Mitigation is hard, and more is needed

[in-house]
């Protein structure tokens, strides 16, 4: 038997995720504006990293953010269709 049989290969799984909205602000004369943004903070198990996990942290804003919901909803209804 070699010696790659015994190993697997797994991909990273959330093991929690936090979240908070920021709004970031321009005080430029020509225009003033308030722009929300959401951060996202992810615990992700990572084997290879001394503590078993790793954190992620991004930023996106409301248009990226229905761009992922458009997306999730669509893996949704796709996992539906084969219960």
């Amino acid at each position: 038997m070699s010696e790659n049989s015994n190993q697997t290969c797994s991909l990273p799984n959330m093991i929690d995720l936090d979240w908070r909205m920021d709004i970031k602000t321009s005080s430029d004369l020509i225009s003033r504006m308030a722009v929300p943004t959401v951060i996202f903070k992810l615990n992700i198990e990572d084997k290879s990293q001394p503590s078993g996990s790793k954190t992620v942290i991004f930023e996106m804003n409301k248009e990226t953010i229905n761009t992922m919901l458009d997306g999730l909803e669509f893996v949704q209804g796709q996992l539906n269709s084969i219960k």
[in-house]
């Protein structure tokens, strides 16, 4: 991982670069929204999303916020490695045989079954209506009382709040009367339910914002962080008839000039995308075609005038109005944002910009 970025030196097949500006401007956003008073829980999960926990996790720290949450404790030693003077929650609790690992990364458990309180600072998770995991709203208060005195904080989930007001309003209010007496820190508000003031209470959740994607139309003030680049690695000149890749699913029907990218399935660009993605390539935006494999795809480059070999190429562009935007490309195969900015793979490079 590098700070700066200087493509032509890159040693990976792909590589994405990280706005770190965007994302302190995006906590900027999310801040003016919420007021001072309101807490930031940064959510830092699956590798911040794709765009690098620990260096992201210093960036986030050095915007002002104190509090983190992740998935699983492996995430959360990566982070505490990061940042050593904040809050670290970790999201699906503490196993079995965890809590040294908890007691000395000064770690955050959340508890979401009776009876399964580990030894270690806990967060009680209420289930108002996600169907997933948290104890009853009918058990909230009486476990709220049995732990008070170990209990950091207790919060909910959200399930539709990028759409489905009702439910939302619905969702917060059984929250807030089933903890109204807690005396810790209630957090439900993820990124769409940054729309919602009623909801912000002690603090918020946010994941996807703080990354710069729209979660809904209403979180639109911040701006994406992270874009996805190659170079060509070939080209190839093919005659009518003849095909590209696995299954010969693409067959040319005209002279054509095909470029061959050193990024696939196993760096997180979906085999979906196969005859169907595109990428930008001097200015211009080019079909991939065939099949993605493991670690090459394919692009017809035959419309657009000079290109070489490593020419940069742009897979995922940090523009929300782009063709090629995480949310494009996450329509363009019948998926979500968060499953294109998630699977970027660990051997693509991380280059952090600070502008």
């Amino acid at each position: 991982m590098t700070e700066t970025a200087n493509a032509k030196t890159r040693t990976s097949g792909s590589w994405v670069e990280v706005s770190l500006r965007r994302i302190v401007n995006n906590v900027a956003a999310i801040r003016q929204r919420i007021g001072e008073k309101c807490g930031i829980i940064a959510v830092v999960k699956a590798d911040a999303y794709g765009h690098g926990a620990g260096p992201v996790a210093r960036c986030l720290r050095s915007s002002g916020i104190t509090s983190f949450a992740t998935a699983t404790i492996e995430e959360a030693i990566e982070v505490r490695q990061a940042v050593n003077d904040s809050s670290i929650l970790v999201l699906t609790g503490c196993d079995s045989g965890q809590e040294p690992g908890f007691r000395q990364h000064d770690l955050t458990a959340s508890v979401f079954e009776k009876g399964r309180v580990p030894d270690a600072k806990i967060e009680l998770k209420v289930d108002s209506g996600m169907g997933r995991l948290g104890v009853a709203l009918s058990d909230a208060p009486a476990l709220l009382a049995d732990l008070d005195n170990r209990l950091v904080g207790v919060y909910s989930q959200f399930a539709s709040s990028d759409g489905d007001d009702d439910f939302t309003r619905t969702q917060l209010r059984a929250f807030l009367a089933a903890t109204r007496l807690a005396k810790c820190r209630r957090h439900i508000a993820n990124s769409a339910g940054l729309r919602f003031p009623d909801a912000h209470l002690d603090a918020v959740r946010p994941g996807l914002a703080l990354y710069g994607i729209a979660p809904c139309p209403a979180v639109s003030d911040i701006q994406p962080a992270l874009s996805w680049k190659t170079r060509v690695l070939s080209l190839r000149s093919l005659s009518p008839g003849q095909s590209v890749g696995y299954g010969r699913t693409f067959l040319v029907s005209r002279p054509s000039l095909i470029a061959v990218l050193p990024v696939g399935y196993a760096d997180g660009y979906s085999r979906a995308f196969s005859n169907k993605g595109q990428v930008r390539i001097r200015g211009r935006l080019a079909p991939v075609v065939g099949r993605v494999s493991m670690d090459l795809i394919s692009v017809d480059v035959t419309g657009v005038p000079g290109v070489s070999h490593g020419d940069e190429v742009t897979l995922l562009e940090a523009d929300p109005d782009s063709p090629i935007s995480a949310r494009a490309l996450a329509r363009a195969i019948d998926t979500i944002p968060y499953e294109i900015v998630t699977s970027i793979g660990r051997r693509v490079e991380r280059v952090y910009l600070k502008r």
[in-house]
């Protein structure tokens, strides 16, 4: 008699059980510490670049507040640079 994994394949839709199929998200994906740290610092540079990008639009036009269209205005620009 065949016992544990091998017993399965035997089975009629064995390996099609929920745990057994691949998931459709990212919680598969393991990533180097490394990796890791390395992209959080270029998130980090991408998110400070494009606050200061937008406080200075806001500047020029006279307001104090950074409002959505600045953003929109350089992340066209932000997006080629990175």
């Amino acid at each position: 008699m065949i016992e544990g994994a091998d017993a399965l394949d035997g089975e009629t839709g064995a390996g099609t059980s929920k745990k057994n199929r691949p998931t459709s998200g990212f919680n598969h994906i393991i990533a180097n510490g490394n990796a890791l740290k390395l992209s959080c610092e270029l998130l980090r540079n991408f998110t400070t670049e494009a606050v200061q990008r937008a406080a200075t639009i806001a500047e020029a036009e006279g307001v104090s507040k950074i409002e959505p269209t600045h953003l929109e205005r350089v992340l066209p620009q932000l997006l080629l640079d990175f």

While the mitigation measures worked as designed, many parts of Boulder County did not have adequate mitigation measures, and so the destruction in those areas was severe. Of the fourteen drainages in the City of Boulder, only a few had adequate measures in place, and consequently streams flowed through houses and businesses, and sewage welled up into many homes from overtaxed sewage pipes. In Lyons, the older part of town lies along the St. Vrain Creek and thus bore the brunt of the damages. In mountain towns such as Jamestown and Salina, the narrow canyons make it difficult to propose effective mitigation methods that would not profoundly alter the historical character of the communities. A number of issues make mitigation difficult. • River corridors are patchwork of public and private lands. Any mitigation plan requires agreement from a large number of individual property owners. Agreement is especially difficult in a community where disasters have not occurred in a while and the risk seems low. • When mitigation measures have multiple uses, such as in the Open Space program which is designed to balance recreation with flood control with biodiversity conservation, social values can conflict. Competing groups often emphasize one of these purposes over others, such as closing trails to rehabilitate damaged land vs. maintaining recreation opportunities.